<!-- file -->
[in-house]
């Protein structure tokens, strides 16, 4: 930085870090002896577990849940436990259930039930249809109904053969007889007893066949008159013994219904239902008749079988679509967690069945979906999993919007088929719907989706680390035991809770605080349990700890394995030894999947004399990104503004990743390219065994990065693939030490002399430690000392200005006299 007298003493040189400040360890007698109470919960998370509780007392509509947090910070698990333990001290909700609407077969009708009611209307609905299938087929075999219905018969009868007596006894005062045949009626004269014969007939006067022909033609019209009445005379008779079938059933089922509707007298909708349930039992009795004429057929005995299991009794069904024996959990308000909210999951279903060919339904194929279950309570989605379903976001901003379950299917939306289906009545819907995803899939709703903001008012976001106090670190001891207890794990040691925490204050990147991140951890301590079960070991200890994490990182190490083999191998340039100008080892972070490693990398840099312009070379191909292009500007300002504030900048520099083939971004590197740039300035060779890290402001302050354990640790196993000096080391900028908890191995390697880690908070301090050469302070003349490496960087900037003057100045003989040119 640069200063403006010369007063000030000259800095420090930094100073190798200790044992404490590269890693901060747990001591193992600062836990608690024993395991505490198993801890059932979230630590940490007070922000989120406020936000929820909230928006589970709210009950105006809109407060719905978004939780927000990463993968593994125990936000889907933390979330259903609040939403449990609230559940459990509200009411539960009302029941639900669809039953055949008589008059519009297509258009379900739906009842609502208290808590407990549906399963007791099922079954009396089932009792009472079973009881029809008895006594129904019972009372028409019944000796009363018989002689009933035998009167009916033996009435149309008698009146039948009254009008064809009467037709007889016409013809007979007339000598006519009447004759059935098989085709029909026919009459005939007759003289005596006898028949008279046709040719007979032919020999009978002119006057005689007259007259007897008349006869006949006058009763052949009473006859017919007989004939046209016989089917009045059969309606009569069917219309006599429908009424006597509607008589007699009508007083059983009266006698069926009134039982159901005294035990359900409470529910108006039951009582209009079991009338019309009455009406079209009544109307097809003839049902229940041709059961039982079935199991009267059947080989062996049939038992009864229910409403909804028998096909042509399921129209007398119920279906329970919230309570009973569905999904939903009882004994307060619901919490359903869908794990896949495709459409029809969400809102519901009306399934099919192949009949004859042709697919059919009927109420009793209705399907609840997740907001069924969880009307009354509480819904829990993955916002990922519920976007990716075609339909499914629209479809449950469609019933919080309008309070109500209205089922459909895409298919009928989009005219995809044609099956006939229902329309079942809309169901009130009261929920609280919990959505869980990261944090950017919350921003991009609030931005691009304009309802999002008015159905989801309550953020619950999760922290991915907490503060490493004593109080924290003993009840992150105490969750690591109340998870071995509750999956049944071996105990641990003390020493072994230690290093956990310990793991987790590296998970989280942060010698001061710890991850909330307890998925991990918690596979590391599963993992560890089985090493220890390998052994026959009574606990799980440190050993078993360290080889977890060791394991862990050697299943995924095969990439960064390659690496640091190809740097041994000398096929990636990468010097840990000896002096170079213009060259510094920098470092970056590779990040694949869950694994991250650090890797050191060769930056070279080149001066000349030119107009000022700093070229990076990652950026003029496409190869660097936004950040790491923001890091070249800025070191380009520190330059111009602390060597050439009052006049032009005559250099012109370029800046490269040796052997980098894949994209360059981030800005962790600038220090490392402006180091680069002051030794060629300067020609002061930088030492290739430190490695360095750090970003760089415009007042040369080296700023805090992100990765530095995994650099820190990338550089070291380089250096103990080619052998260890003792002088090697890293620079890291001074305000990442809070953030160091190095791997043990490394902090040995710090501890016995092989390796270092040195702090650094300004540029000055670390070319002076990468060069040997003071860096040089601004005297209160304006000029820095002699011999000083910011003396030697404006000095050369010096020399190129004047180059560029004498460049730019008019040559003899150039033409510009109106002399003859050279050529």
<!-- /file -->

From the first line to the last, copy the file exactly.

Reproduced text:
[in-house]
């Protein structure tokens, strides 16, 4: 930085870090002896577990849940436990259930039930249809109904053969007889007893066949008159013994219904239902008749079988679509967690069945979906999993919007088929719907989706680390035991809770605080349990700890394995030894999947004399990104503004990743390219065994990065693939030490002399430690000392200005006299 007298003493040189400040360890007698109470919960998370509780007392509509947090910070698990333990001290909700609407077969009708009611209307609905299938087929075999219905018969009868007596006894005062045949009626004269014969007939006067022909033609019209009445005379008779079938059933089922509707007298909708349930039992009795004429057929005995299991009794069904024996959990308000909210999951279903060919339904194929279950309570989605379903976001901003379950299917939306289906009545819907995803899939709703903001008012976001106090670190001891207890794990040691925490204050990147991140951890301590079960070991200890994490990182190490083999191998340039100008080892972070490693990398840099312009070379191909292009500007300002504030900048520099083939971004590197740039300035060779890290402001302050354990640790196993000096080391900028908890191995390697880690908070301090050469302070003349490496960087900037003057100045003989040119 640069200063403006010369007063000030000259800095420090930094100073190798200790044992404490590269890693901060747990001591193992600062836990608690024993395991505490198993801890059932979230630590940490007070922000989120406020936000929820909230928006589970709210009950105006809109407060719905978004939780927000990463993968593994125990936000889907933390979330259903609040939403449990609230559940459990509200009411539960009302029941639900669809039953055949008589008059519009297509258009379900739906009842609502208290808590407990549906399963007791099922079954009396089932009792009472079973009881029809008895006594129904019972009372028409019944000796009363018989002689009933035998009167009916033996009435149309008698009146039948009254009008064809009467037709007889016409013809007979007339000598006519009447004759059935098989085709029909026919009459005939007759003289005596006898028949008279046709040719007979032919020999009978002119006057005689007259007259007897008349006869006949006058009763052949009473006859017919007989004939046209016989089917009045059969309606009569069917219309006599429908009424006597509607008589007699009508007083059983009266006698069926009134039982159901005294035990359900409470529910108006039951009582209009079991009338019309009455009406079209009544109307097809003839049902229940041709059961039982079935199991009267059947080989062996049939038992009864229910409403909804028998096909042509399921129209007398119920279906329970919230309570009973569905999904939903009882004994307060619901919490359903869908794990896949495709459409029809969400809102519901009306399934099919192949009949004859042709697919059919009927109420009793209705399907609840997740907001069924969880009307009354509480819904829990993955916002990922519920976007990716075609339909499914629209479809449950469609019933919080309008309070109500209205089922459909895409298919009928989009005219995809044609099956006939229902329309079942809309169901009130009261929920609280919990959505869980990261944090950017919350921003991009609030931005691009304009309802999002008015159905989801309550953020619950999760922290991915907490503060490493004593109080924290003993009840992150105490969750690591109340998870071995509750999956049944071996105990641990003390020493072994230690290093956990310990793991987790590296998970989280942060010698001061710890991850909330307890998925991990918690596979590391599963993992560890089985090493220890390998052994026959009574606990799980440190050993078993360290080889977890060791394991862990050697299943995924095969990439960064390659690496640091190809740097041994000398096929990636990468010097840990000896002096170079213009060259510094920098470092970056590779990040694949869950694994991250650090890797050191060769930056070279080149001066000349030119107009000022700093070229990076990652950026003029496409190869660097936004950040790491923001890091070249800025070191380009520190330059111009602390060597050439009052006049032009005559250099012109370029800046490269040796052997980098894949994209360059981030800005962790600038220090490392402006180091680069002051030794060629300067020609002061930088030492290739430190490695360095750090970003760089415009007042040369080296700023805090992100990765530095995994650099820190990338550089070291380089250096103990080619052998260890003792002088090697890293620079890291001074305000990442809070953030160091190095791997043990490394902090040995710090501890016995092989390796270092040195702090650094300004540029000055670390070319002076990468060069040997003071860096040089601004005297209160304006000029820095002699011999000083910011003396030697404006000095050369010096020399190129004047180059560029004498460049730019008019040559003899150039033409510009109106002399003859050279050529």